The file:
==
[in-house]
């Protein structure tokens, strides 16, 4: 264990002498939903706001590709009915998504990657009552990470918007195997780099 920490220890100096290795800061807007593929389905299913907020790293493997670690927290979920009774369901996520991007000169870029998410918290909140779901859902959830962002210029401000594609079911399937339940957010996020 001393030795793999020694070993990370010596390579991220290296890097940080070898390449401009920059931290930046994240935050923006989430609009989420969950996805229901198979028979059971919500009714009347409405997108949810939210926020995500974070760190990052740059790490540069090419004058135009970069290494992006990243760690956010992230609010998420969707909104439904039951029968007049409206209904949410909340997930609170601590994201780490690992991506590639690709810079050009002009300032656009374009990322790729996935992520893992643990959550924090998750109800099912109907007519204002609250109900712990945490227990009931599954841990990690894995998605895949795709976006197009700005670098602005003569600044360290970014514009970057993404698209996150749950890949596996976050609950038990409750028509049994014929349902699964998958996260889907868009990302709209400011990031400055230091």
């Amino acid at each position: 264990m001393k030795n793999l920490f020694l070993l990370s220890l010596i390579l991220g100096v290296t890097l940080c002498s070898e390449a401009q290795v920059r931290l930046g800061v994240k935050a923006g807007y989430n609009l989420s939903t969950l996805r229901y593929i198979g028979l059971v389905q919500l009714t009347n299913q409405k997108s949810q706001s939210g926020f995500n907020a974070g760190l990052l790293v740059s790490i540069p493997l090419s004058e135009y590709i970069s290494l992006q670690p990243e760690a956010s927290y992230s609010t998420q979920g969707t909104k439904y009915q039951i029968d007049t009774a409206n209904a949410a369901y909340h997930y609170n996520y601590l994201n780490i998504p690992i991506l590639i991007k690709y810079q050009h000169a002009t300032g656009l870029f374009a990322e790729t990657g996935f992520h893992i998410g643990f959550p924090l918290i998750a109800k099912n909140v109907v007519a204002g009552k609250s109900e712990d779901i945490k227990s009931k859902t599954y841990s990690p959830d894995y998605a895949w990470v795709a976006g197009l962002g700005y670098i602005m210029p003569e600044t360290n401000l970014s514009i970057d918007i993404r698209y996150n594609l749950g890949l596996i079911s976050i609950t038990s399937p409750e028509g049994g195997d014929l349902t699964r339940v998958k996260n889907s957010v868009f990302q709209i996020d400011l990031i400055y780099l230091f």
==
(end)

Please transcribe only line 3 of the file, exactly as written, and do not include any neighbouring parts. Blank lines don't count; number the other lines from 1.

């Amino acid at each position: 264990m001393k030795n793999l920490f020694l070993l990370s220890l010596i390579l991220g100096v290296t890097l940080c002498s070898e390449a401009q290795v920059r931290l930046g800061v994240k935050a923006g807007y989430n609009l989420s939903t969950l996805r229901y593929i198979g028979l059971v389905q919500l009714t009347n299913q409405k997108s949810q706001s939210g926020f995500n907020a974070g760190l990052l790293v740059s790490i540069p493997l090419s004058e135009y590709i970069s290494l992006q670690p990243e760690a956010s927290y992230s609010t998420q979920g969707t909104k439904y009915q039951i029968d007049t009774a409206n209904a949410a369901y909340h997930y609170n996520y601590l994201n780490i998504p690992i991506l590639i991007k690709y810079q050009h000169a002009t300032g656009l870029f374009a990322e790729t990657g996935f992520h893992i998410g643990f959550p924090l918290i998750a109800k099912n909140v109907v007519a204002g009552k609250s109900e712990d779901i945490k227990s009931k859902t599954y841990s990690p959830d894995y998605a895949w990470v795709a976006g197009l962002g700005y670098i602005m210029p003569e600044t360290n401000l970014s514009i970057d918007i993404r698209y996150n594609l749950g890949l596996i079911s976050i609950t038990s399937p409750e028509g049994g195997d014929l349902t699964r339940v998958k996260n889907s957010v868009f990302q709209i996020d400011l990031i400055y780099l230091f």